Good morning, Broadsheet readers! Sheryl Sandberg gets charitable, Glossier enters “phase two” and Microsoft moves the needle on parental leave. Happy weekend-ing; we’ll see you back here on Tuesday!
• Moving the needle. Microsoft yesterday announced that it will soon require suppliers and contractors to provide their workers with 12 weeks of paid parental leave.
The new policy adds to Microsoft’s decision in 2015 to require vendors to give 15 days of paid time off to employees assigned to Microsoft contracts. And it’s similar to the effort Facebook unveiled that same year that mandated that contractors pay workers at least $15 an hour.
Microsoft’s new program comes with some caveats: It covers third-party firms with 50 employees or more, the per-week benefit for workers is capped at $1,000 a week, and it applies to companies that “perform substantial work for Microsoft”—a rather vague qualification. At the same time, Microsoft says it will help its partners abide by the new rule, even if that means Microsoft itself pays higher costs.
But all told, the initiative has tremendous upside. It will provide paid parental leave to “thousands” of people across the country, the company says. And it chips away at a stubborn problem that’s emerged in the recent parental leave arms race: rich employees getting even richer. Many of those receiving plush perks already have the means to more easily shoulder the financial burden of having a kid.
For instance, Netflix kicked off the benefit battle in earnest in 2015 when it offered a year of unlimited parental leave. Yet, its initial narrow targeting of the benefit—to salaried employees of its streaming unit, not workers in its DVD distribution business, some of whom were paid hourly—prompted swift backlash.
Since then, companies (perhaps woke to Netflix’s PR nightmare) have widened the scope of their policies beyond white collar workers to hourly laborers who, say, occupy Chobani’s factory floor or make up Hilton’s housekeeping staff.
Microsoft is taking the trend one step further, applying its parental leave ethos past its own direct payroll. And—in the absence of federally mandated paid leave—rightfully so. Microsoft and those of its ilk possess outsized—arguably, bloated—influence, with their stranglehold of our everyday technology and trillion dollar-ish valuations. If they’re going to carry such weight, it’s important that they throw it around in the name of something good.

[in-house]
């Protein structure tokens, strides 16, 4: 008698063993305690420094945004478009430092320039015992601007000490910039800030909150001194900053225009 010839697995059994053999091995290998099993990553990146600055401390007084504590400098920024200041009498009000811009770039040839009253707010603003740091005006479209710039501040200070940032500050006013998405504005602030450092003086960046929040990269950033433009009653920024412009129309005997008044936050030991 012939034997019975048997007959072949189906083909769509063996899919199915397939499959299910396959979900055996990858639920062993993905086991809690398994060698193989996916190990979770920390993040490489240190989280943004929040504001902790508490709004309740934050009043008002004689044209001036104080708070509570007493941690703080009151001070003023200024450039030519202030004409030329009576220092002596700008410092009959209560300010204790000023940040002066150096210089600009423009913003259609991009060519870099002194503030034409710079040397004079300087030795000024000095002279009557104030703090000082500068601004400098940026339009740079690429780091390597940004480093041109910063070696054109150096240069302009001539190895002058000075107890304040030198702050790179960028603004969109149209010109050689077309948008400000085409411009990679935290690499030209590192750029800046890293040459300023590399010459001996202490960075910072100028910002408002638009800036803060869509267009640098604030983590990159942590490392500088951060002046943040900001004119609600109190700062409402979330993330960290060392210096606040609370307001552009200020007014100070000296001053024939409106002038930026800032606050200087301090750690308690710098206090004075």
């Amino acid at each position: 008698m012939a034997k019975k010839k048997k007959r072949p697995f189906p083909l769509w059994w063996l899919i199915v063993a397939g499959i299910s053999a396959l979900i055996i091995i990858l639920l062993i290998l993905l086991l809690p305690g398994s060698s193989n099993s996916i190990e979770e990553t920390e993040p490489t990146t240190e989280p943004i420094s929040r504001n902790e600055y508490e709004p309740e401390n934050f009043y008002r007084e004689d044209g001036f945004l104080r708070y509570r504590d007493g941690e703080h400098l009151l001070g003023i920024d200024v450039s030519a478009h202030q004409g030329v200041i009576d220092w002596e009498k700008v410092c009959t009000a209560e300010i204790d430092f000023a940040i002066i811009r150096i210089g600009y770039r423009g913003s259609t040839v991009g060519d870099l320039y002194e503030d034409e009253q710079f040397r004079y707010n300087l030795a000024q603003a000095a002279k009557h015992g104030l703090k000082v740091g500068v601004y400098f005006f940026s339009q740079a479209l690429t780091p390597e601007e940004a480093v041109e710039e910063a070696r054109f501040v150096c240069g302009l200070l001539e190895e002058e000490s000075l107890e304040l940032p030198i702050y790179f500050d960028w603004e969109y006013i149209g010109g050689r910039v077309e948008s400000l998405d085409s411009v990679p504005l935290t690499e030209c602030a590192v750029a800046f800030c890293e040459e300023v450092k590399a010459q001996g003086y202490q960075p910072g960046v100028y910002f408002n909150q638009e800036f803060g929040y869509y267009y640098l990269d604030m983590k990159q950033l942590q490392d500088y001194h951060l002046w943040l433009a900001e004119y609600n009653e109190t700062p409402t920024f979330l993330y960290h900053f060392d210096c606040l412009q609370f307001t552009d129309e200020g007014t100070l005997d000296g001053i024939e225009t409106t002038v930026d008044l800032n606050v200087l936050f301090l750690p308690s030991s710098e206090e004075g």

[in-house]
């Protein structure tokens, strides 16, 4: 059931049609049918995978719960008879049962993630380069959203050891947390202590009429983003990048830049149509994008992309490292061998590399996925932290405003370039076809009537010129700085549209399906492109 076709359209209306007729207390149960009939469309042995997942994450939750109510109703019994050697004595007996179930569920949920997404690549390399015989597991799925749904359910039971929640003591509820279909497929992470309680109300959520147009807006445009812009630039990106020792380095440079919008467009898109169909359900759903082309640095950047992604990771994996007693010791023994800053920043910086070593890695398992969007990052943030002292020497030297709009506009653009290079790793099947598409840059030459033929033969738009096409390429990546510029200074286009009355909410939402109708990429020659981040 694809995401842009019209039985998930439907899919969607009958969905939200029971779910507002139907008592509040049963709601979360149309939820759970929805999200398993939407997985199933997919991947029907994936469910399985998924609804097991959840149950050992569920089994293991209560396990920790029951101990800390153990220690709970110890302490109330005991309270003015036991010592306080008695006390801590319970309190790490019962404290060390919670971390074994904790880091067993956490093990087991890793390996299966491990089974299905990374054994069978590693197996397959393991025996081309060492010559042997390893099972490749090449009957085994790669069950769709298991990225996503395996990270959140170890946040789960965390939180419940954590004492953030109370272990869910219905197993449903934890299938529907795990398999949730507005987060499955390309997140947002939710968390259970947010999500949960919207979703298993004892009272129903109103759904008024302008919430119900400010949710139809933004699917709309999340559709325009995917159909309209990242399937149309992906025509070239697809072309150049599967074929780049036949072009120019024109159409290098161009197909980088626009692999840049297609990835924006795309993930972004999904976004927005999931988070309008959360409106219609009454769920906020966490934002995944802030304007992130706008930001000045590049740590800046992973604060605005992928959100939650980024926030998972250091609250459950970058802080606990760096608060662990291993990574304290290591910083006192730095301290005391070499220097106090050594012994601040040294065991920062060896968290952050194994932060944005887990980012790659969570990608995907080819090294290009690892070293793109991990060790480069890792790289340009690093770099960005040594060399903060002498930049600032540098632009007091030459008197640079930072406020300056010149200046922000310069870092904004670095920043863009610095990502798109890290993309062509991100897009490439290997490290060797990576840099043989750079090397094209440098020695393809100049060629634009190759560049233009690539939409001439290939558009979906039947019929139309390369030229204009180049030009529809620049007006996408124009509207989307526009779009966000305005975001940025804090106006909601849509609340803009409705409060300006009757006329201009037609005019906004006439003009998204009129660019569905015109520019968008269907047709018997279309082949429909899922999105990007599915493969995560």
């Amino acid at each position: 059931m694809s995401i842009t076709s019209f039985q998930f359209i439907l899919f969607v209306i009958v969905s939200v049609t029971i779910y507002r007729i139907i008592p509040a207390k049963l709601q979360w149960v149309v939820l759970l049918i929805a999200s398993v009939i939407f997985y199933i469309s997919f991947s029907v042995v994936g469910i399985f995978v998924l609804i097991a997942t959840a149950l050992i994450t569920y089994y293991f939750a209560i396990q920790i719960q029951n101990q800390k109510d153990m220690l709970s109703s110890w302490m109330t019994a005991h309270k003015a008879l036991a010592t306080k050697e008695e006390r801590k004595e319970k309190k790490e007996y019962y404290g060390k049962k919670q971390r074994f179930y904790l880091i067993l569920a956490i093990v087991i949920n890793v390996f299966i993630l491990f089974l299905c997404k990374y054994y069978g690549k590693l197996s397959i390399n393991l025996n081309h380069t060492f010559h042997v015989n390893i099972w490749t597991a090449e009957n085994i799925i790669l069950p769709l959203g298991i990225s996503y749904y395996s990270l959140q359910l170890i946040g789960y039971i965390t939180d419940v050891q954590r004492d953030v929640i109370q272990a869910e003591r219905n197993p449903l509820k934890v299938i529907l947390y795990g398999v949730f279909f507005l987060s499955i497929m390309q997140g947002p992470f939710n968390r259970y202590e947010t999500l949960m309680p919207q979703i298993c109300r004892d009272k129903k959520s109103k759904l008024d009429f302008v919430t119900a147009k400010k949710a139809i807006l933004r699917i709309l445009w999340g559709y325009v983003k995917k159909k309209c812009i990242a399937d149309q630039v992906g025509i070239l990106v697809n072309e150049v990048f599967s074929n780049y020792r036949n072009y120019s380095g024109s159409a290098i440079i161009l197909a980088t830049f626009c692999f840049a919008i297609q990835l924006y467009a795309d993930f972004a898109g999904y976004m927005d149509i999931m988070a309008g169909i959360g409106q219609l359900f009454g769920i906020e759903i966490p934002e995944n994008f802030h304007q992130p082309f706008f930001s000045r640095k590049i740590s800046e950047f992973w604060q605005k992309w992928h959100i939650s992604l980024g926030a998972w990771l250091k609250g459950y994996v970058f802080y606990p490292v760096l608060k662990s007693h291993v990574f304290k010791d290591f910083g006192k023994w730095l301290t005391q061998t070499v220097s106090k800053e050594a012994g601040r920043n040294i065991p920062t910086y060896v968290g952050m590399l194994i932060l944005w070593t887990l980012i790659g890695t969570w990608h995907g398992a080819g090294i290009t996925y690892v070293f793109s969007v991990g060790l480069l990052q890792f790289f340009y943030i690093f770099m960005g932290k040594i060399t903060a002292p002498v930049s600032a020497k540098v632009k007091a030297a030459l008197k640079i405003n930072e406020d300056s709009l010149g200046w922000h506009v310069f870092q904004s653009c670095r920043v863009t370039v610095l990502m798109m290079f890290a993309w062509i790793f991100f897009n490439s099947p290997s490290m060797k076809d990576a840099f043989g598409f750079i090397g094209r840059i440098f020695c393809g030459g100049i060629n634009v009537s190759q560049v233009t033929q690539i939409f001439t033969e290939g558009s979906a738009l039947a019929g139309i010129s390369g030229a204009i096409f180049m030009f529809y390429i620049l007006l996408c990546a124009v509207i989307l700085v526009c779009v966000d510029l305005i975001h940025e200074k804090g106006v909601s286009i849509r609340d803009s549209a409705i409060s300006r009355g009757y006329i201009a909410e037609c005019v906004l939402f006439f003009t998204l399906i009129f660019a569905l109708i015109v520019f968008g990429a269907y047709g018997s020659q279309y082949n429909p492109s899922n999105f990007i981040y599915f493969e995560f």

ALSO IN THE HEADLINES
• Share-ing the wealth. SurveyMonkey, the company once helmed by Sheryl Sandberg’s late husband Dave Goldberg, is set to go public. The Facebook COO holds a 9.9% stake in the company that Goldberg left to her and plans to donate the proceeds from the IPO to the Sheryl Sandberg and Dave Goldberg Family Foundation, according to SurveyMonkey’s Wednesday SEC filing. Fortune
• Take two. The next step in Glossier’s beauty takeover involves a social-selling site that’s supposed to combine e-commerce and social media in a new way. The site is still in the planning stage, but it’s part of what founder and CEO Emily Weiss describes as Glossier’s “phase two.” Bloomberg
• Getting [rid of] fresh. Campbell Soup is abandoning the strategy of former CEO Denise Morrison. The company announced Thursday that it’s selling its fresh foods business—including its refrigerated soup line—and its international arm. The decision, under interim CEO Keith McLoughlin, undoes Morrison’s attempts to move Campbell toward fresher offerings to meet changing consumer tastes. Morrison retired from the company abruptly in May. Fortune
• Coffee run. Coca-Cola announced this morning that it’s buying U.K. coffee chain Costa for $5.1 billion. Costa is part of conglomerate Whitbread, headed by CEO Alison Brittain, who was No. 46 on Fortune’s MPW International list last year. Brittain had been planning to spin off Costa, but the company says a straight sale of the unit, which has 2,400 shops in the U.K., was more profitable. BBC
MOVERS AND SHAKERS: Carnegie Mellon professor and foreign policy scholar Kiron Skinner will be the top planner at the State Department.
IN CASE YOU MISSED IT
• Cuomo v. Nixon. If you didn’t catch any of the Cynthia Nixon-Andrew Cuomo primary debate in New York’s gubernatorial race Wednesday night, here’s the recap: it was intense. Cuomo kept calling Nixon a “corporation” and asked her to “stop interrupting.” At least the temperature was hopefully comfortable. The Cut
• Airing grievances. Journalist Ronan Farrow spent months gathering material on Harvey Weinstein during his time at NBC. So why did the network never air his reporting? (The New Yorker published it instead.) Rich McHugh, a producer who recently departed NBC’s investigative unit, is claiming “the highest levels of NBC” put a stop to Farrow’s story in what he’s calling “a massive breach of journalistic integrity.” NBC is disputing that characterization, saying that Farrow’s work was not ready for broadcast. New York Times
• Protecting the accused. Education Secretary Betsy DeVos is set to introduce new rules that would protect students accused of sexual assault or harassment and protect universities from liability. The Obama administration issued guidance on college sexual assault, but the Trump administration is choosing more binding rules. New York Times
ON MY RADAR
Lyft riders donate $1 million to Girls Who Code Fortune
Louis C.K. and men who think justice takes as long as they want it to New York Times
Here comes the tattooed bride: Why women are getting inked for their weddings Washington Post
How these Asian-American female weightlifters are making #fitstagram more inclusive Bustle